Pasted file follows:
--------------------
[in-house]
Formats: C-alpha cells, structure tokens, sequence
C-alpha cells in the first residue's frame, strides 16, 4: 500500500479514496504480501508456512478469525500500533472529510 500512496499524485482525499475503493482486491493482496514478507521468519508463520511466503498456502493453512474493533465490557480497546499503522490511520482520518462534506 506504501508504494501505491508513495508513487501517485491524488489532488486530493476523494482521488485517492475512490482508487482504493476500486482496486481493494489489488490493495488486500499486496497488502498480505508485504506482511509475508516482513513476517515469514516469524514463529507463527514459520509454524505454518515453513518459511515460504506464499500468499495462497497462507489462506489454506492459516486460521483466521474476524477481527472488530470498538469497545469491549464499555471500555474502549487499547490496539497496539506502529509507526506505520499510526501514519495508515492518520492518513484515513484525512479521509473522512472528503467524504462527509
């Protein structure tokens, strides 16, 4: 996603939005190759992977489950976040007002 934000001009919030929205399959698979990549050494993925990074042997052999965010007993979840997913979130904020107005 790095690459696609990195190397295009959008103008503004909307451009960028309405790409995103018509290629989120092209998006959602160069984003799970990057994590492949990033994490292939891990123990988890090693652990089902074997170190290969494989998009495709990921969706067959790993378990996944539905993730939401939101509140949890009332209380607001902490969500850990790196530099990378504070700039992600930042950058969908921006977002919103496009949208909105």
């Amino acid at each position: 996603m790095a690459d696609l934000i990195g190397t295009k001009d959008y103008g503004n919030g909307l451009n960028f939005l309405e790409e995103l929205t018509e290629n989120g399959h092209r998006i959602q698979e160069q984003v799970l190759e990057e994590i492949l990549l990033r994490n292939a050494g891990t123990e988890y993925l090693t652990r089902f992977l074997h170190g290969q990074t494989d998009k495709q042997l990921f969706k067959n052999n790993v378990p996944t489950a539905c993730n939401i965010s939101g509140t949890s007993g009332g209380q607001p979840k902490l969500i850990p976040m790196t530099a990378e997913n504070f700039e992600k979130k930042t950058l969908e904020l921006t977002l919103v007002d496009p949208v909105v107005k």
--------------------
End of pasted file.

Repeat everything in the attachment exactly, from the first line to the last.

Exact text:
[in-house]
Formats: C-alpha cells, structure tokens, sequence
C-alpha cells in the first residue's frame, strides 16, 4: 500500500479514496504480501508456512478469525500500533472529510 500512496499524485482525499475503493482486491493482496514478507521468519508463520511466503498456502493453512474493533465490557480497546499503522490511520482520518462534506 506504501508504494501505491508513495508513487501517485491524488489532488486530493476523494482521488485517492475512490482508487482504493476500486482496486481493494489489488490493495488486500499486496497488502498480505508485504506482511509475508516482513513476517515469514516469524514463529507463527514459520509454524505454518515453513518459511515460504506464499500468499495462497497462507489462506489454506492459516486460521483466521474476524477481527472488530470498538469497545469491549464499555471500555474502549487499547490496539497496539506502529509507526506505520499510526501514519495508515492518520492518513484515513484525512479521509473522512472528503467524504462527509
């Protein structure tokens, strides 16, 4: 996603939005190759992977489950976040007002 934000001009919030929205399959698979990549050494993925990074042997052999965010007993979840997913979130904020107005 790095690459696609990195190397295009959008103008503004909307451009960028309405790409995103018509290629989120092209998006959602160069984003799970990057994590492949990033994490292939891990123990988890090693652990089902074997170190290969494989998009495709990921969706067959790993378990996944539905993730939401939101509140949890009332209380607001902490969500850990790196530099990378504070700039992600930042950058969908921006977002919103496009949208909105």
């Amino acid at each position: 996603m790095a690459d696609l934000i990195g190397t295009k001009d959008y103008g503004n919030g909307l451009n960028f939005l309405e790409e995103l929205t018509e290629n989120g399959h092209r998006i959602q698979e160069q984003v799970l190759e990057e994590i492949l990549l990033r994490n292939a050494g891990t123990e988890y993925l090693t652990r089902f992977l074997h170190g290969q990074t494989d998009k495709q042997l990921f969706k067959n052999n790993v378990p996944t489950a539905c993730n939401i965010s939101g509140t949890s007993g009332g209380q607001p979840k902490l969500i850990p976040m790196t530099a990378e997913n504070f700039e992600k979130k930042t950058l969908e904020l921006t977002l919103v007002d496009p949208v909105v107005k």